The Pomeranian

The Pomeranian

One of the easiest dogs to train, that you’ll ever come across, the Pomeranian is loyal and doting pet whose eager to learn new tricks and please you, makes training them a walk in the park. Also called the ‘Pom’, they are the perfect combination of wanting to cuddle with you indoors to being up for a walk when the time is right.

Poms are known to be quite territorial which actually makes them quite the pick for watchdogs. They’re quick to sense any suspicious strangers and bark to announce their unwanted arrival. Being an indoor dog, it might take time to housebreak them at first. Adapting well to older children, younger children and other house pets tend to make the Pomeranians a little nervous. If raised with other house pets, you should experience no trouble.

A few things you would want to prepare yourself with- don’t let the Poms on anything at a height. Because of their small size, they are prone to injuries should they topple to the ground. Known to be picky eaters, their food intake needs to be monitored and regular trips to the canine dentist is a must; formation of tartar is a frequent occurrence.

Sensitive to warm weather, Pomeranians often seek out cool places or enjoy a splash in their water bowl. You could lay down a wet sack for them somewhere in the balcony or the yard so they can cool off the heat without suffering too much…

 

Appearance:

Average Height-

Identifying Features-

Average Weight-

3-10 lbs

 

Care & Health:

– Major concerns: patellar luxation

– Minor concerns: open fontanel, hypoglycemia, shoulder luxation, PRA, entropion

– Occasionally seen: tracheal collapse, PDA

– Suggested tests: knee, eye, (cardiac)

– Life span: 12 – 16 years

– Grooming: You could either brush the coat daily to avoid clumps of fur all over the house or give the Pom an occasional brushing.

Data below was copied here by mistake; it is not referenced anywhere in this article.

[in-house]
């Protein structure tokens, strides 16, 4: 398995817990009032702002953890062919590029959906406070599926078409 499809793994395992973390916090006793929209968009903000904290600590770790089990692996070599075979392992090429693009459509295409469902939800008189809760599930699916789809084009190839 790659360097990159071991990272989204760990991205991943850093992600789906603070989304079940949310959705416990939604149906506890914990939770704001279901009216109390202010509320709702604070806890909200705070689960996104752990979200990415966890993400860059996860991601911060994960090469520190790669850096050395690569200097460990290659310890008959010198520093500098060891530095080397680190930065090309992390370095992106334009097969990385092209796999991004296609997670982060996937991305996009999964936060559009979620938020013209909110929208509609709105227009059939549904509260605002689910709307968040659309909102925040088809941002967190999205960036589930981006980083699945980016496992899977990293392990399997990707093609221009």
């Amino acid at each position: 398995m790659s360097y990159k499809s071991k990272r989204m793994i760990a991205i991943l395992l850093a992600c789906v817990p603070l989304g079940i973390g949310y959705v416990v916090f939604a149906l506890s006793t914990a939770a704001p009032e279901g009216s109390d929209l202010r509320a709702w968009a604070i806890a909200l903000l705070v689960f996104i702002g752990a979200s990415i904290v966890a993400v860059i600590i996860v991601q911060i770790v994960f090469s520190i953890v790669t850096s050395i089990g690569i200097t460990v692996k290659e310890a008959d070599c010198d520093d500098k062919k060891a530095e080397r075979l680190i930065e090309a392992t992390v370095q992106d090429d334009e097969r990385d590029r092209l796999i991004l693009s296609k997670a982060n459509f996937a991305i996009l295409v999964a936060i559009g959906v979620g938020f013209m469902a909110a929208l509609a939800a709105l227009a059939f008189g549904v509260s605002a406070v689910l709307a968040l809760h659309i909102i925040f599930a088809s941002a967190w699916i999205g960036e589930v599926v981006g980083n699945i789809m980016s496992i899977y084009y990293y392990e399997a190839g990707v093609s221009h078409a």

History:

The Pomeranian is said to have come from the region of Pomerania, an area that included parts of both Germany and Poland. The name ‘Pomeranian’ was bestowed upon the breed, when it was brought to England, in honour of its homeland and recognized by the English Kennel Club in 1870.

Today’s Poms are a lot smaller than what they were in the late 1800. They were bred to a smaller size fit for city life. In 1888, Queen Victoria was gifted with a Pomeranian, and the breed’s association with this influential monarch did much for its popularity all over the world. By 1900, the Pomeranian had been recognized by the American Kennel Club and today, the Pomeranian’s manageable size and feisty character have made it one of the most popular breed.

As of 2007, the Pomeranians rank 13th out of 157 breeds.

 

 

 

pomeranian-02
  • Share On Facebook
  • Share On Twitter
  • Pin it!
pomeranian-01
  • Share On Facebook
  • Share On Twitter
  • Pin it!

The following two tabs change content below.
sagarpatil86@gmail.com'
  • Share On Facebook
  • Share On Twitter
  • Pin it!
  • Share On Facebook
  • Share On Twitter
  • Pin it!
Sagar is co-founder and CTO at Multia, a leading creative agency in Pune. He started his venture when he was 16, he has won numerous international and national web development competitions and has worked on 100+ web, mobile and online marketing projects. He’s a globe-trotter and has traveled to San Francisco, Paris, Amsterdam, Berlin, Dubai, Jakarta and Bali Islands.
sagarpatil86@gmail.com'
  • Share On Facebook
  • Share On Twitter
  • Pin it!
  • Share On Facebook
  • Share On Twitter
  • Pin it!

Latest posts by Sagar Patil (see all)

Pin It on Pinterest

Share This